1) What do you like about being a pediatrician?
I actually like just about everything about being a pediatrician, and I think that most people who choose a career in pediatrics feel the same.
In fact, a survey from the American Academy of Pediatrics 'found that 81.5% of pediatricians were either "very satisfied" or "satisfied" with their professional hours, income, skills, and interest level.'
2) What do you not like about being a pediatrician?
Of course I don't like it when sick kids don't get better, but fortunately that doesn't happen very often.
It can also be difficult to deal with insurance companies and HMOs.
3) Do you ever get tired of your job?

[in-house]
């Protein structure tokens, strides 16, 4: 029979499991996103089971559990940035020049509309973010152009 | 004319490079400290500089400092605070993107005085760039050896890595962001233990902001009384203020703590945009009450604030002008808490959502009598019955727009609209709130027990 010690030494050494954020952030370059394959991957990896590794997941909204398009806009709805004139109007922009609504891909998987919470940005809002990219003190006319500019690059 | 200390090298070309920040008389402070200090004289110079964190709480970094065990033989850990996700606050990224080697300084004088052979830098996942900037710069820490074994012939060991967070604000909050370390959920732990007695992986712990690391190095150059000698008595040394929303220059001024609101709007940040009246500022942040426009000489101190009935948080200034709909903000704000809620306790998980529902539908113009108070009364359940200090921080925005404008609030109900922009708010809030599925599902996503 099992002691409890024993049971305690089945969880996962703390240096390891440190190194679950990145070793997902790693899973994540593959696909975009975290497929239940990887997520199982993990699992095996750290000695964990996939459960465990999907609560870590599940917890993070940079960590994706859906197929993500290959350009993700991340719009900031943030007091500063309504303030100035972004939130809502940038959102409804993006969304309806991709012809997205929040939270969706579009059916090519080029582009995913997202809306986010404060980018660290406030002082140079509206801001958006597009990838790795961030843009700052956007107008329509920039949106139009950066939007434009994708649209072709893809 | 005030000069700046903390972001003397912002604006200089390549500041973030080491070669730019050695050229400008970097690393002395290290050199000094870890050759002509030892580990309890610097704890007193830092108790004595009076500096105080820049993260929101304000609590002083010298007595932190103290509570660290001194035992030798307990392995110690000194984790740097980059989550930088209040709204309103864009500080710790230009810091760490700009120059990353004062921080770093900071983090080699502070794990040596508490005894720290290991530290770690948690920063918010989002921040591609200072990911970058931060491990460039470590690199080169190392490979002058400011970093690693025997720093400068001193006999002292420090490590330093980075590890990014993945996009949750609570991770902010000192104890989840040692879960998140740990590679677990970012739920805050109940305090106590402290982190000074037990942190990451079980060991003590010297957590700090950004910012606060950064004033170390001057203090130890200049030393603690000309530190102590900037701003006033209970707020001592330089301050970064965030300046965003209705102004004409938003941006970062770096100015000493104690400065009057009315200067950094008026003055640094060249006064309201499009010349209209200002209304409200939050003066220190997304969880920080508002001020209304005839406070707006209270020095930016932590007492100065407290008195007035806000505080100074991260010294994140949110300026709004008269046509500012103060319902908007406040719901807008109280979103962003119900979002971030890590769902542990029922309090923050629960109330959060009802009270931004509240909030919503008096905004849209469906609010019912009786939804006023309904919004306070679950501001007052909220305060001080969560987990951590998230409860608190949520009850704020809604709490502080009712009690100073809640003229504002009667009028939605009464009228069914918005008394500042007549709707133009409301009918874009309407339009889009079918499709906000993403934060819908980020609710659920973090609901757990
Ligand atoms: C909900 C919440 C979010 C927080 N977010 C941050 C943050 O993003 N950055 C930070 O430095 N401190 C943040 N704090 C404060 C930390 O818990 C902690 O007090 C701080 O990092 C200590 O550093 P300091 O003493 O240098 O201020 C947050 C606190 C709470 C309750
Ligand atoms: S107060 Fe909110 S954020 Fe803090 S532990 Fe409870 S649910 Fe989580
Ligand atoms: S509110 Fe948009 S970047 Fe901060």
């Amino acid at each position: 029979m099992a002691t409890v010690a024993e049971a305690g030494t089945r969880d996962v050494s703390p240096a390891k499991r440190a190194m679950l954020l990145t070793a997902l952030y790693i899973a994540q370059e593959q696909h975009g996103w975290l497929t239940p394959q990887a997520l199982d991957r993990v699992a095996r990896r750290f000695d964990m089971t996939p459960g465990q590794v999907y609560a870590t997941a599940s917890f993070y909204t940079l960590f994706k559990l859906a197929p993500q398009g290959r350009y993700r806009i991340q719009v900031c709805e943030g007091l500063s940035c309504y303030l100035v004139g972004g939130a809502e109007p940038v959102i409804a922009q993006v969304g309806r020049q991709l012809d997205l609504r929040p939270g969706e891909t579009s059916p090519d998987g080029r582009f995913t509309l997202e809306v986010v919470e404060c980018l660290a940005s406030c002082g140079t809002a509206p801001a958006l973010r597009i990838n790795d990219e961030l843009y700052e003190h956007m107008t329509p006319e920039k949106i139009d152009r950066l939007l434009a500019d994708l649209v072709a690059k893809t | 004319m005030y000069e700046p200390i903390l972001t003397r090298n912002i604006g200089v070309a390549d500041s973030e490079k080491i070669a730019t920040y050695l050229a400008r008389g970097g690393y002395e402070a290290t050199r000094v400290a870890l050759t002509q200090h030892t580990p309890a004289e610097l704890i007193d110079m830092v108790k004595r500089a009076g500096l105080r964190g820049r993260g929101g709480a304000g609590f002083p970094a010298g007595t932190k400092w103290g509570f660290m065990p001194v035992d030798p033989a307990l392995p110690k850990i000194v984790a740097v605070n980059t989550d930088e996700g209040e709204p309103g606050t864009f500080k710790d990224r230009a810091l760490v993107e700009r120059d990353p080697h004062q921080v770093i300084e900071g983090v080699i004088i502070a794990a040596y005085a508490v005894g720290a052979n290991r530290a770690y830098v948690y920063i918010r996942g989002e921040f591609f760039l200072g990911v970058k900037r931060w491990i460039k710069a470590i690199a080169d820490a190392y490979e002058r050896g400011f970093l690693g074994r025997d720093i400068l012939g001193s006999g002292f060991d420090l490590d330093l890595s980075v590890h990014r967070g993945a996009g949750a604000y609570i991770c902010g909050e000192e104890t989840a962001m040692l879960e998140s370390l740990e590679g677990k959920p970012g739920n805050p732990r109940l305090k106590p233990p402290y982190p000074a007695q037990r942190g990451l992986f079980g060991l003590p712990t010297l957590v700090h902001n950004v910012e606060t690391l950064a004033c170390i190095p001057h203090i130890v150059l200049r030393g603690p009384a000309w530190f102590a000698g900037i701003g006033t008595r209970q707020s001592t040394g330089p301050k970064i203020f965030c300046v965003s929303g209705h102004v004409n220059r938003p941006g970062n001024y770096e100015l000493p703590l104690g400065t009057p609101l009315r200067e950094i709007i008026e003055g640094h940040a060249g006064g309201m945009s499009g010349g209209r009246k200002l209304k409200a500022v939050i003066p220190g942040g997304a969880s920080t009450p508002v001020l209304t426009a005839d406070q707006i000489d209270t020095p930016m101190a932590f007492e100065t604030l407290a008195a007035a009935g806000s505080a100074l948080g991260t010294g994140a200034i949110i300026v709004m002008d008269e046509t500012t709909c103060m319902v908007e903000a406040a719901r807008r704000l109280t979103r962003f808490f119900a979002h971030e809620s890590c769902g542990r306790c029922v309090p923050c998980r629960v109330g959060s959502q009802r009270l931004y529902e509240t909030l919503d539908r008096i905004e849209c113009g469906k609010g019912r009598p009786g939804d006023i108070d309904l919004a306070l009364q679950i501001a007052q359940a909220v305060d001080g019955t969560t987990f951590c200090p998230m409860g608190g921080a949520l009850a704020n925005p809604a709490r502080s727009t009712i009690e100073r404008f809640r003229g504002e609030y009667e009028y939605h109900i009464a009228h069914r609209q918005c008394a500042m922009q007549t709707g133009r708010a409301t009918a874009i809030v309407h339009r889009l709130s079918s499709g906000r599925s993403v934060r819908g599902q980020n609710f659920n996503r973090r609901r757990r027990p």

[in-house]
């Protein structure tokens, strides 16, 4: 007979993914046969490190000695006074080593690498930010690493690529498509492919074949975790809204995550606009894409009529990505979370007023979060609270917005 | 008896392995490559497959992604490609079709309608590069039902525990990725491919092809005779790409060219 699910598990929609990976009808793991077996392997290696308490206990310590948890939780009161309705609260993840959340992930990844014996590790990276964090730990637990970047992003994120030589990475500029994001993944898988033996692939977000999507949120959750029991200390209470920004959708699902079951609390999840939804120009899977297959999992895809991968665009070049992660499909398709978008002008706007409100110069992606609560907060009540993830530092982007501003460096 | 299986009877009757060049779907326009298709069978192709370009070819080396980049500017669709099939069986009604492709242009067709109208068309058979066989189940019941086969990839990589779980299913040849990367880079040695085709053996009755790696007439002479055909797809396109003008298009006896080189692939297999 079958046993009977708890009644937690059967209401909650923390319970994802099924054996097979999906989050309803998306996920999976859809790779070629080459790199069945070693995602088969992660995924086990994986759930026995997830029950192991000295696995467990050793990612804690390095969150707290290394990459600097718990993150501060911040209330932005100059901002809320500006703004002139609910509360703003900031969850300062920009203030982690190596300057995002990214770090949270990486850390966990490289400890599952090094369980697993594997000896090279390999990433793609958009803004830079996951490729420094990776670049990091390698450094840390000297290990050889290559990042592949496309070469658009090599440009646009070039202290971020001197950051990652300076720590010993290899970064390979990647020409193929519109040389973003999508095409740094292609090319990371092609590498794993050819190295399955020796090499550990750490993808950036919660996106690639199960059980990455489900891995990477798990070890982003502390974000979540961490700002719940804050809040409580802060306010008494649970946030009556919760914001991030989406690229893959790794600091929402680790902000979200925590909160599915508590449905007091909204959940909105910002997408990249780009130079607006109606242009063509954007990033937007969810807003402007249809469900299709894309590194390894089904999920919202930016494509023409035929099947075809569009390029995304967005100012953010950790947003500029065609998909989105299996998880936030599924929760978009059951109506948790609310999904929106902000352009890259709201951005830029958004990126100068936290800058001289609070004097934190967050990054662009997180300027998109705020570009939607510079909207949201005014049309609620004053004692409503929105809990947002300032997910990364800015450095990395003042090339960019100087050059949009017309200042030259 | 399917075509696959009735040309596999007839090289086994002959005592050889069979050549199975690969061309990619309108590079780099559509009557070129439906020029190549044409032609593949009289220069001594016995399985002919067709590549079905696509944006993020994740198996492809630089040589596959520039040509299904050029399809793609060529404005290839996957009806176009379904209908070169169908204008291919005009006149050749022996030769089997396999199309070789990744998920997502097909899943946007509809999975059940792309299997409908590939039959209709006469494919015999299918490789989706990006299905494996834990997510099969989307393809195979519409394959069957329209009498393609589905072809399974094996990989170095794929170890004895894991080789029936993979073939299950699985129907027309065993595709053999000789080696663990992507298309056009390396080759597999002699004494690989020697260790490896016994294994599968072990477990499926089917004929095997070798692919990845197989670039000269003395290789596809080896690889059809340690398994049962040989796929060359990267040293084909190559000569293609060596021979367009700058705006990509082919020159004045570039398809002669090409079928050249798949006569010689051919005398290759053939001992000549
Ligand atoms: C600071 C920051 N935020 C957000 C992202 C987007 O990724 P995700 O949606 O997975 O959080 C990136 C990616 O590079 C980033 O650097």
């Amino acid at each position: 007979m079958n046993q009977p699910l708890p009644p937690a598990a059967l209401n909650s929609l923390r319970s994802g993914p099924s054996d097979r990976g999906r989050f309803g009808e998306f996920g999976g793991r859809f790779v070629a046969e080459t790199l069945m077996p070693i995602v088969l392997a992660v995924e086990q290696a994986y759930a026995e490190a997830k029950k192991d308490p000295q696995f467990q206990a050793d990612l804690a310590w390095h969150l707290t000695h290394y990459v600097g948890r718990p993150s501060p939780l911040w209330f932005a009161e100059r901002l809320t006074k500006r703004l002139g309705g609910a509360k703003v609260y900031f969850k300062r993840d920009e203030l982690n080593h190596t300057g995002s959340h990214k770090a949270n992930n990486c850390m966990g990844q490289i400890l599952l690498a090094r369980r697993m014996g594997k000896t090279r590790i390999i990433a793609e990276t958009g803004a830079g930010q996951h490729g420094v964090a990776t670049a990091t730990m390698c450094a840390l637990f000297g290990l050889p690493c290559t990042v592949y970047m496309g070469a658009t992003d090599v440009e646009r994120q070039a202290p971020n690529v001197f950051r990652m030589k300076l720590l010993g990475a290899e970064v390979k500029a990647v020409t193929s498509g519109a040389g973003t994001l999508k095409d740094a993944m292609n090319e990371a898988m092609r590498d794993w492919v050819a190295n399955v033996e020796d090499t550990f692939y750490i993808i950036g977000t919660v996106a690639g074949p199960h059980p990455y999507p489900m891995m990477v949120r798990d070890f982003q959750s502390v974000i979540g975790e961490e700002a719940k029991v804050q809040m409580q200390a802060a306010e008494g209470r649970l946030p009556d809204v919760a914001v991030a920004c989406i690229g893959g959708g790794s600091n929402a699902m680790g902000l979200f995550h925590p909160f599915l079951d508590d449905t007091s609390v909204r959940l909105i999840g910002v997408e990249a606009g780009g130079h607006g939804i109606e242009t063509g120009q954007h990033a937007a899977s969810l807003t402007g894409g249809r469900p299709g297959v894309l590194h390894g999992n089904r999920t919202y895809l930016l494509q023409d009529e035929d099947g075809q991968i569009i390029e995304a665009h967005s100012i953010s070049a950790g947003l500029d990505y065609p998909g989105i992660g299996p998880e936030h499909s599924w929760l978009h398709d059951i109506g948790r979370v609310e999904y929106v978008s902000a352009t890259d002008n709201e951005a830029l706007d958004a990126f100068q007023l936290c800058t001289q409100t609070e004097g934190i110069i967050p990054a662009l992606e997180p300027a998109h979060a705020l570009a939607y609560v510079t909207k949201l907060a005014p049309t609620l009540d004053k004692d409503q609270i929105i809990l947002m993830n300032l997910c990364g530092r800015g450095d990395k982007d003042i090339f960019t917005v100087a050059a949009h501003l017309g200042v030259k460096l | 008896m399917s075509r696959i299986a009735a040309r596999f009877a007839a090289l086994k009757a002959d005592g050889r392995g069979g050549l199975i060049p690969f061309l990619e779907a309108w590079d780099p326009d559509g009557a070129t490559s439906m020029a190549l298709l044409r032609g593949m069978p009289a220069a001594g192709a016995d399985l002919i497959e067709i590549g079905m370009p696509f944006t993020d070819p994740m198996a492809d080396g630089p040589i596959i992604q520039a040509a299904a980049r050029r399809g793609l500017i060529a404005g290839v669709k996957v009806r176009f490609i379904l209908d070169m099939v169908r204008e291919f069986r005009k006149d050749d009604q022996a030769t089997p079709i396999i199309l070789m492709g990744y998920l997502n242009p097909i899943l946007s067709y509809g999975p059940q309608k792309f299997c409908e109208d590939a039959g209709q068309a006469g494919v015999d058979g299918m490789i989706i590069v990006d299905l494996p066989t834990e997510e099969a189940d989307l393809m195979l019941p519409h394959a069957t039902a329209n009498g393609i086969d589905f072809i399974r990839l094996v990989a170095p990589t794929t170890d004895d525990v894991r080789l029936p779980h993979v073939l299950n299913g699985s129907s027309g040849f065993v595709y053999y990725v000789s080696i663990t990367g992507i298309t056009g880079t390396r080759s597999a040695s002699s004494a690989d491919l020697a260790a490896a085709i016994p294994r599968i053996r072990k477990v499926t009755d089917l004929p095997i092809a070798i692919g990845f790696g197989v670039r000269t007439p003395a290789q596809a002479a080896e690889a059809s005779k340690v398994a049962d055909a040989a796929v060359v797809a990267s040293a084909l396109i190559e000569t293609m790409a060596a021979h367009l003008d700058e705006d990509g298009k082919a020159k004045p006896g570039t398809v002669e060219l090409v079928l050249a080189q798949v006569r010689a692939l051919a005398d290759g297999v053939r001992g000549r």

There may be bad days when you get tired of what you are doing, but in general, I don't get tired of what I am doing.
People often think that pediatrics is just ear infections and crying babies, but it is actually a very challenging field. In any one day, you might see newborn babies, sick toddlers and teens with school problems.
And if you do get tired of seeing a specific problem or if you have a special interest in another problem, you can 'specialize' in that field, for example, concentrating on seeing teens with behavior and school problems, or younger children with allergies and asthma.
If you want an even bigger challenge, set up your practice in a small town, away from a big city, so that you will have to take care of the majority of problems that come up, without the benefit of sending every sick kid to a specialist.
4) What is the future for pediatrics?
In general, I think that pediatrics has a strong future. As long as people keep having babies, there will be a need for pediatricians to take care of them. And there are still shortages of pediatricians in many parts of the United States, especially in rural areas.